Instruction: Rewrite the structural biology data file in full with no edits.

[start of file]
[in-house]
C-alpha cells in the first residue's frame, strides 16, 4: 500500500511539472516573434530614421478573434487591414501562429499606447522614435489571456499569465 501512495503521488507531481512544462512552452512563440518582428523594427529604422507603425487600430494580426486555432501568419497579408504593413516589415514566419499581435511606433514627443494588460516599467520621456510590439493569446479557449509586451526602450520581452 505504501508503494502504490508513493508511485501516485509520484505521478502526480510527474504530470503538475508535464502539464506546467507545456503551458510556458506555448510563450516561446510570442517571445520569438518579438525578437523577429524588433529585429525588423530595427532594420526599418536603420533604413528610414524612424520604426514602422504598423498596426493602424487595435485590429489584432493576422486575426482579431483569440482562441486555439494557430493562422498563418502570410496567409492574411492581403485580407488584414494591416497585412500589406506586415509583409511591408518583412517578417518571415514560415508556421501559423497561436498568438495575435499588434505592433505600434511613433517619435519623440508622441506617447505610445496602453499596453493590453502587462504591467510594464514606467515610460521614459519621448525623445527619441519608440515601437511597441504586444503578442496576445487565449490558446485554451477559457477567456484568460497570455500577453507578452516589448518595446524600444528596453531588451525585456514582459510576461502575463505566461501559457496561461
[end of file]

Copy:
[in-house]
C-alpha cells in the first residue's frame, strides 16, 4: 500500500511539472516573434530614421478573434487591414501562429499606447522614435489571456499569465 501512495503521488507531481512544462512552452512563440518582428523594427529604422507603425487600430494580426486555432501568419497579408504593413516589415514566419499581435511606433514627443494588460516599467520621456510590439493569446479557449509586451526602450520581452 505504501508503494502504490508513493508511485501516485509520484505521478502526480510527474504530470503538475508535464502539464506546467507545456503551458510556458506555448510563450516561446510570442517571445520569438518579438525578437523577429524588433529585429525588423530595427532594420526599418536603420533604413528610414524612424520604426514602422504598423498596426493602424487595435485590429489584432493576422486575426482579431483569440482562441486555439494557430493562422498563418502570410496567409492574411492581403485580407488584414494591416497585412500589406506586415509583409511591408518583412517578417518571415514560415508556421501559423497561436498568438495575435499588434505592433505600434511613433517619435519623440508622441506617447505610445496602453499596453493590453502587462504591467510594464514606467515610460521614459519621448525623445527619441519608440515601437511597441504586444503578442496576445487565449490558446485554451477559457477567456484568460497570455500577453507578452516589448518595446524600444528596453531588451525585456514582459510576461502575463505566461501559457496561461